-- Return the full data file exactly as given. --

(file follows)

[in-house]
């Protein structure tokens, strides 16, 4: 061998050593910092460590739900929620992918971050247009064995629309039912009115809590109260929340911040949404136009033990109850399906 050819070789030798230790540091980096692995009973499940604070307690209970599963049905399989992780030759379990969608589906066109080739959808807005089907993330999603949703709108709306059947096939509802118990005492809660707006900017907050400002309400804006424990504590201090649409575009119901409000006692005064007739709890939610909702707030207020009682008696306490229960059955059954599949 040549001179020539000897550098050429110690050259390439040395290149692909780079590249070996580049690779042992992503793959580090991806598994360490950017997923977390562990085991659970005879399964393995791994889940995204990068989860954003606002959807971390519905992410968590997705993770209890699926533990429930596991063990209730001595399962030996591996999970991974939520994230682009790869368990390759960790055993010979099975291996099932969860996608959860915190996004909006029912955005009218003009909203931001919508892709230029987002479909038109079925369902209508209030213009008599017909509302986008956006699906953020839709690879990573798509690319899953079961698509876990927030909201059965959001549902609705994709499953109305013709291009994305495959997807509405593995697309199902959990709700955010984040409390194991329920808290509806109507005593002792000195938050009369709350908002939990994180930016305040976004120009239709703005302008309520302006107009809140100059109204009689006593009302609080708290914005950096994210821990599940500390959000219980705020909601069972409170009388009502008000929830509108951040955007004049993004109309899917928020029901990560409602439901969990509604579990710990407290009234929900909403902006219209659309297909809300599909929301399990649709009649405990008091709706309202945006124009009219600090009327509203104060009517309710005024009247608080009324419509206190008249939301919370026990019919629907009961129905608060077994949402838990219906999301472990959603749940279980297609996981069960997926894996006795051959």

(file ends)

[in-house]
């Protein structure tokens, strides 16, 4: 061998050593910092460590739900929620992918971050247009064995629309039912009115809590109260929340911040949404136009033990109850399906 050819070789030798230790540091980096692995009973499940604070307690209970599963049905399989992780030759379990969608589906066109080739959808807005089907993330999603949703709108709306059947096939509802118990005492809660707006900017907050400002309400804006424990504590201090649409575009119901409000006692005064007739709890939610909702707030207020009682008696306490229960059955059954599949 040549001179020539000897550098050429110690050259390439040395290149692909780079590249070996580049690779042992992503793959580090991806598994360490950017997923977390562990085991659970005879399964393995791994889940995204990068989860954003606002959807971390519905992410968590997705993770209890699926533990429930596991063990209730001595399962030996591996999970991974939520994230682009790869368990390759960790055993010979099975291996099932969860996608959860915190996004909006029912955005009218003009909203931001919508892709230029987002479909038109079925369902209508209030213009008599017909509302986008956006699906953020839709690879990573798509690319899953079961698509876990927030909201059965959001549902609705994709499953109305013709291009994305495959997807509405593995697309199902959990709700955010984040409390194991329920808290509806109507005593002792000195938050009369709350908002939990994180930016305040976004120009239709703005302008309520302006107009809140100059109204009689006593009302609080708290914005950096994210821990599940500390959000219980705020909601069972409170009388009502008000929830509108951040955007004049993004109309899917928020029901990560409602439901969990509604579990710990407290009234929900909403902006219209659309297909809300599909929301399990649709009649405990008091709706309202945006124009009219600090009327509203104060009517309710005024009247608080009324419509206190008249939301919370026990019919629907009961129905608060077994949402838990219906999301472990959603749940279980297609996981069960997926894996006795051959």